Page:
Yes, I can comment on most of my recommendations.

I own the ST-140 (black with gold handles model, 1989 - 105w, not the earlier 70w or later 105w with blue stripes). It has a truly classic and characteristic sound. Even with better amplifiers in other systems, I greatly enjoy listening to this amp, and do so often. It is very mellow, not harsh, and is "tubelike" in presentation. Wide soundstage, not forward and compressed. Laid back and very musical. Nothing like their newer amps, which now lean toward clinical and bright.

The Marantz CDP-5000 is a solidly-built unit that is the basis for the AH! Tjoeb line of modified tubed CD players from the Netherlands. It is a very solid player, with a sturdy platter, easy interface, and good (if small) remote. It sounds excellent by itself, and with a good cheap DAC, is a solid transport that you can be happy with for a long time.

The Acoustic Energy AEgis series has been replaced by the AEgis EVO series, hence the great pricing. As far as I can tell (I own the Aegis EVO 3 floorstanders, and have purchased and set up the older Aegis 3s for a friend), the EVO series is a minor revision, with cosmetic upgrades, perhaps a couple structural mods, and a woofer swap in the EVO 3. Their speakers are designed in UK, built in China, and actually have very good fit + finish for the price. The sound is excellent - very detailed + involving sound, and very fast.

The Threshold/Forte recommendation comes as a me-too on their reputation as classics, and their easy availability. I have not heard them.

All great ideas and thank you very much, everyone.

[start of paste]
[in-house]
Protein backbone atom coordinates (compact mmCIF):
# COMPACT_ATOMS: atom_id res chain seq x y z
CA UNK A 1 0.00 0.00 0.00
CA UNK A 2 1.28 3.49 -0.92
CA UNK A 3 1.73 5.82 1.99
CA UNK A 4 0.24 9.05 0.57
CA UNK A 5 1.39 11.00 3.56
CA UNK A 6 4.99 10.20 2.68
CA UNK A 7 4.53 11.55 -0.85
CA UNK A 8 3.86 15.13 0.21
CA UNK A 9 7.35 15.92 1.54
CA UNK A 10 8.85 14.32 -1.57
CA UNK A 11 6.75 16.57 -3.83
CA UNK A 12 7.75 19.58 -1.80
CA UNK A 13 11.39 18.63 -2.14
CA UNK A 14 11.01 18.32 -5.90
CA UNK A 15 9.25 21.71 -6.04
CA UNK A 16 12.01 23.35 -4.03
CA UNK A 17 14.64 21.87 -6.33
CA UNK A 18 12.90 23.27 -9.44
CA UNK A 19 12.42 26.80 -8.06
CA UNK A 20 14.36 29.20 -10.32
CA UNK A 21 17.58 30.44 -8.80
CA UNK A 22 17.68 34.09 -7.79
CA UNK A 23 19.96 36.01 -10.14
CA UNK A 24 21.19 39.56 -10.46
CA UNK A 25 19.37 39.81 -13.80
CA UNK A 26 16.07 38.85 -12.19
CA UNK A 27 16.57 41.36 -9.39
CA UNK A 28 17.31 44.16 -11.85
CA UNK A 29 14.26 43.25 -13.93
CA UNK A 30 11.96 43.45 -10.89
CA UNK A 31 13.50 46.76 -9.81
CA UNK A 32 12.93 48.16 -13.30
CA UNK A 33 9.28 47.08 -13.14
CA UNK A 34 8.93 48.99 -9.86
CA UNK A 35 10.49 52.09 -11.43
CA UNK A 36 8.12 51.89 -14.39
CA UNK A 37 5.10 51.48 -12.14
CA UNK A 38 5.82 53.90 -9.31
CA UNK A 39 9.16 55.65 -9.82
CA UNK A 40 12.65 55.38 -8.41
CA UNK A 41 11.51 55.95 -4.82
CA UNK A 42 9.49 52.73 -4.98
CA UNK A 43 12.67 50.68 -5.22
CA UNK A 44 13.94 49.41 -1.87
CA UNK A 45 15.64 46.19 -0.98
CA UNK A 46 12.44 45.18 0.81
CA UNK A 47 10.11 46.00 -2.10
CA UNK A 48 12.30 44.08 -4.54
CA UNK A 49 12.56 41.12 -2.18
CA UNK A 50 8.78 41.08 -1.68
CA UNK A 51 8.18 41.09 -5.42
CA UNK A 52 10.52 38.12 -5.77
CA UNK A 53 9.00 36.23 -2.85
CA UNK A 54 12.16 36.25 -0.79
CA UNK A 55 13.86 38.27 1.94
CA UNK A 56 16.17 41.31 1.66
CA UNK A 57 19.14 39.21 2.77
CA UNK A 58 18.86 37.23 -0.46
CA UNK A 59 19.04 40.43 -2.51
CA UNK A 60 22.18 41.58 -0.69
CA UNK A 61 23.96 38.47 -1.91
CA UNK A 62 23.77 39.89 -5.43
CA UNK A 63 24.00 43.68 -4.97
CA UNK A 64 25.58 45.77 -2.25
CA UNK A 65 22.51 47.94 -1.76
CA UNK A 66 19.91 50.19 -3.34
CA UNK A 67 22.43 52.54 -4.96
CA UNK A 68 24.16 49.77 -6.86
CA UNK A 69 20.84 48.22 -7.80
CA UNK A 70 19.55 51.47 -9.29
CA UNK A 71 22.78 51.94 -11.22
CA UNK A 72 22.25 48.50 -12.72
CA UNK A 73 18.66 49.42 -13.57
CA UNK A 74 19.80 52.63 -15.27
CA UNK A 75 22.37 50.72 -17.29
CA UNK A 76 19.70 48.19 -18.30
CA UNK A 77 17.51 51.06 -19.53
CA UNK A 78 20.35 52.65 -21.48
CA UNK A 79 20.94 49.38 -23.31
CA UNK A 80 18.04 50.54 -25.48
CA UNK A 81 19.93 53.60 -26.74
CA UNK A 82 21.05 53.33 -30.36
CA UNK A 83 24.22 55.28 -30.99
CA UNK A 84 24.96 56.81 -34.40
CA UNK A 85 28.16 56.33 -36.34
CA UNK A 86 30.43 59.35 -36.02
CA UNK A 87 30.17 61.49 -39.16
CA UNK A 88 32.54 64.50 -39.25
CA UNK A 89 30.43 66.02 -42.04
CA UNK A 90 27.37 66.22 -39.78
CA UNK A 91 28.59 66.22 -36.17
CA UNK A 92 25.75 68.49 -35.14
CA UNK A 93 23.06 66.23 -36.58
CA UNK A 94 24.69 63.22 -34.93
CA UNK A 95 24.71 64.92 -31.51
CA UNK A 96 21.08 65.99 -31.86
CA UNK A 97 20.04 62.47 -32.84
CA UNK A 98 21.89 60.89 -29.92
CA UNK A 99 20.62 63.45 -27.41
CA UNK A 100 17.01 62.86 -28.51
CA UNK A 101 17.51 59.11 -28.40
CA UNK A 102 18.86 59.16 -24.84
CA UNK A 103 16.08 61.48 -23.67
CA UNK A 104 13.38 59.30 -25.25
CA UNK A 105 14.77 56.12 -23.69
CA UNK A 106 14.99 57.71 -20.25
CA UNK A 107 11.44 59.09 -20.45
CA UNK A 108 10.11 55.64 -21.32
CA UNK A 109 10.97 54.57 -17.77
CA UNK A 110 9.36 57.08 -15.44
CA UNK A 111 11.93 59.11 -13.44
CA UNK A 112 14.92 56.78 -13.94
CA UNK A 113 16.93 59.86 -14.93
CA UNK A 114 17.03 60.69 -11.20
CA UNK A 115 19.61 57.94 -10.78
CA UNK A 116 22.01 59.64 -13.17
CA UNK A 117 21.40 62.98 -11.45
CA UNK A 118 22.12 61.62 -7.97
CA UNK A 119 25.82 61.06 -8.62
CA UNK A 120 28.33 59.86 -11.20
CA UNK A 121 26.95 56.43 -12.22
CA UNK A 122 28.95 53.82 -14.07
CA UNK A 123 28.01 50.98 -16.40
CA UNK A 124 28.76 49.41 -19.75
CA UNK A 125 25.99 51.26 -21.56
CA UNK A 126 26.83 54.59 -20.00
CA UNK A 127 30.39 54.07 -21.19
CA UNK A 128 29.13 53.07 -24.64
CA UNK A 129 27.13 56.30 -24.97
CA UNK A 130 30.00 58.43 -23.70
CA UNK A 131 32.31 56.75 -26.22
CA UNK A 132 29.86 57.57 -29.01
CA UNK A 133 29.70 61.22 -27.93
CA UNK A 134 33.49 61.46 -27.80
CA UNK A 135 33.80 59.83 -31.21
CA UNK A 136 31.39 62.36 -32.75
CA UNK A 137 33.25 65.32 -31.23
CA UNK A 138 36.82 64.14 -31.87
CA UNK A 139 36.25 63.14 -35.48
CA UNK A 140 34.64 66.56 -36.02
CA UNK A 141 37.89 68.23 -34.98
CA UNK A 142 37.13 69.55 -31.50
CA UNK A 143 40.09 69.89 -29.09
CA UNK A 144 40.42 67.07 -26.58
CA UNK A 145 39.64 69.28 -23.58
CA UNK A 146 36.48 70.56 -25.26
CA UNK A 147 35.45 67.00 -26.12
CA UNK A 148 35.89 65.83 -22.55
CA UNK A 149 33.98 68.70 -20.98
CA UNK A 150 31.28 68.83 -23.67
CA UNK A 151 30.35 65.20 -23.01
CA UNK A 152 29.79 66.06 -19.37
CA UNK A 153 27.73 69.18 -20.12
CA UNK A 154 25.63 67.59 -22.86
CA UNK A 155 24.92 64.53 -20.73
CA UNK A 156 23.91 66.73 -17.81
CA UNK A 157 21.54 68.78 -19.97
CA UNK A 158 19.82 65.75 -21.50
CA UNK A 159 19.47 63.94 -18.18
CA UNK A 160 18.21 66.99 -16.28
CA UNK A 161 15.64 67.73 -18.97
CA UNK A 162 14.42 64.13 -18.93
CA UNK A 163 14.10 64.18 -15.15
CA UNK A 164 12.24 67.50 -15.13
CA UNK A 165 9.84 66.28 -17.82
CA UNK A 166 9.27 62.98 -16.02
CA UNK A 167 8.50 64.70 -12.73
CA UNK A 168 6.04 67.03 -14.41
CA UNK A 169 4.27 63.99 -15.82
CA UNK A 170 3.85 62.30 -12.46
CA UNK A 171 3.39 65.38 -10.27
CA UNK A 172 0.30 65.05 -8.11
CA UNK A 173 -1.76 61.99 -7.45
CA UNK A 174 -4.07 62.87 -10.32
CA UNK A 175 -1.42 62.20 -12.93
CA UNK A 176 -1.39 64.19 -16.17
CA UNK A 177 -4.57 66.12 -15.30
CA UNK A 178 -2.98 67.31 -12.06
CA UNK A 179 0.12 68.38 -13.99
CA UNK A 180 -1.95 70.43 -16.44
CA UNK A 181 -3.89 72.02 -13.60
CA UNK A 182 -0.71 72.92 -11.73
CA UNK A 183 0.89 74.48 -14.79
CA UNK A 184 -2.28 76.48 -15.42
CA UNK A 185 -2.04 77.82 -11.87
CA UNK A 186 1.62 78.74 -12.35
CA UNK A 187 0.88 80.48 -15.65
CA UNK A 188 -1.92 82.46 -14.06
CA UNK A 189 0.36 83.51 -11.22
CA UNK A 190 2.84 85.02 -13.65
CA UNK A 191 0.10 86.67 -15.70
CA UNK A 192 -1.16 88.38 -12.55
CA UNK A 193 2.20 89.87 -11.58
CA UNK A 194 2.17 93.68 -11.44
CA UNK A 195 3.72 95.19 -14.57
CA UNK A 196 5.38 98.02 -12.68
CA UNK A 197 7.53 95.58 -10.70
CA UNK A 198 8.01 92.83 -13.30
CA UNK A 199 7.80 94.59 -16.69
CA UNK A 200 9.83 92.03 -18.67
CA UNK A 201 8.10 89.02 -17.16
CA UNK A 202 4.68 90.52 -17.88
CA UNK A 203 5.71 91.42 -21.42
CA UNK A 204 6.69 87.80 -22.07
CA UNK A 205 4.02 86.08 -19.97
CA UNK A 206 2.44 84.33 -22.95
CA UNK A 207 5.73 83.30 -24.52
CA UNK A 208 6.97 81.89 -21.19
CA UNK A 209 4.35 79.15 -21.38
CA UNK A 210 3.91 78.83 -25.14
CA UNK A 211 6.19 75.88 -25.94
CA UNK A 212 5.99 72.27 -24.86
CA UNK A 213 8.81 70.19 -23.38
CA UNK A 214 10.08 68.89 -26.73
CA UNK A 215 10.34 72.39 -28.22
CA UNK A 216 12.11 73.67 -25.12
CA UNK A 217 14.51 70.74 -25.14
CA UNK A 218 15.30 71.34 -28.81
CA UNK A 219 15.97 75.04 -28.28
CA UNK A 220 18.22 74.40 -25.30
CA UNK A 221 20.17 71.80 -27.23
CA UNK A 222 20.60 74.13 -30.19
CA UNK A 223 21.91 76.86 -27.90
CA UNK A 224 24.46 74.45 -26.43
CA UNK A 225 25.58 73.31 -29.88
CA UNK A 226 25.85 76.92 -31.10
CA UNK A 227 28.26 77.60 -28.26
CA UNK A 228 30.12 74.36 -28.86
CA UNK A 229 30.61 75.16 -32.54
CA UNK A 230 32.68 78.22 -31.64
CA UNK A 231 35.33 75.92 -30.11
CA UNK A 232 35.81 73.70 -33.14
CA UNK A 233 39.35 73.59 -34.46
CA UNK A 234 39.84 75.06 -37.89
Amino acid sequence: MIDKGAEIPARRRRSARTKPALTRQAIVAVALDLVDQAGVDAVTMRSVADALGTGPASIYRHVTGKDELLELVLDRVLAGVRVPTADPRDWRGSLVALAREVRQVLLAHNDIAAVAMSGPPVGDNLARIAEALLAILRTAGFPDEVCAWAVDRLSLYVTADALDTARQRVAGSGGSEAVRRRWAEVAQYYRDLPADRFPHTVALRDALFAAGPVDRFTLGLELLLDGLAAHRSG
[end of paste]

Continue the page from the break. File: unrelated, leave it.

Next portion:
While it makes perfect sense to buy newer gear that sounds good and works well, I was hoping to indulge my audiophile ego and encourage the obsessive, purist enthusiast tendencies to see if he responds. Hence, my interest in Maggies, Apt Holman, Haflers, etc.

To give you an automotive analogy, if he were turning 16, I would rather give him a BMW 2002 tii, than a newer "hot hatch", even thought the latter would probably be more reliable and faster.

Correct me if I am wrong, but it just seems a lot more interest and stylish to me. Or do I completely misunderstand kids' thought processes? Maybe an MP-3 jukebox would make him happier?!?!? Or would it be "cool" to have thin planar speakers like his Uncle?

I will probably persist -- just in case he too, might one day have the sublime pleasure of worrying about the quality of his AC outlets etc......
CW - I would think planar's would fall into the category of "cool" though maybe not until a couple more years go by - my 12 year old son would be oblivious, my 15 year old daughter would be more appreciative. However, in either case an I-POD might make them just as happy.

Great idea though, hooking him young before he is ruined by MP-3's.
All of the suggestions above have considerable merit, so I'd like to take a slightly different approach to your post.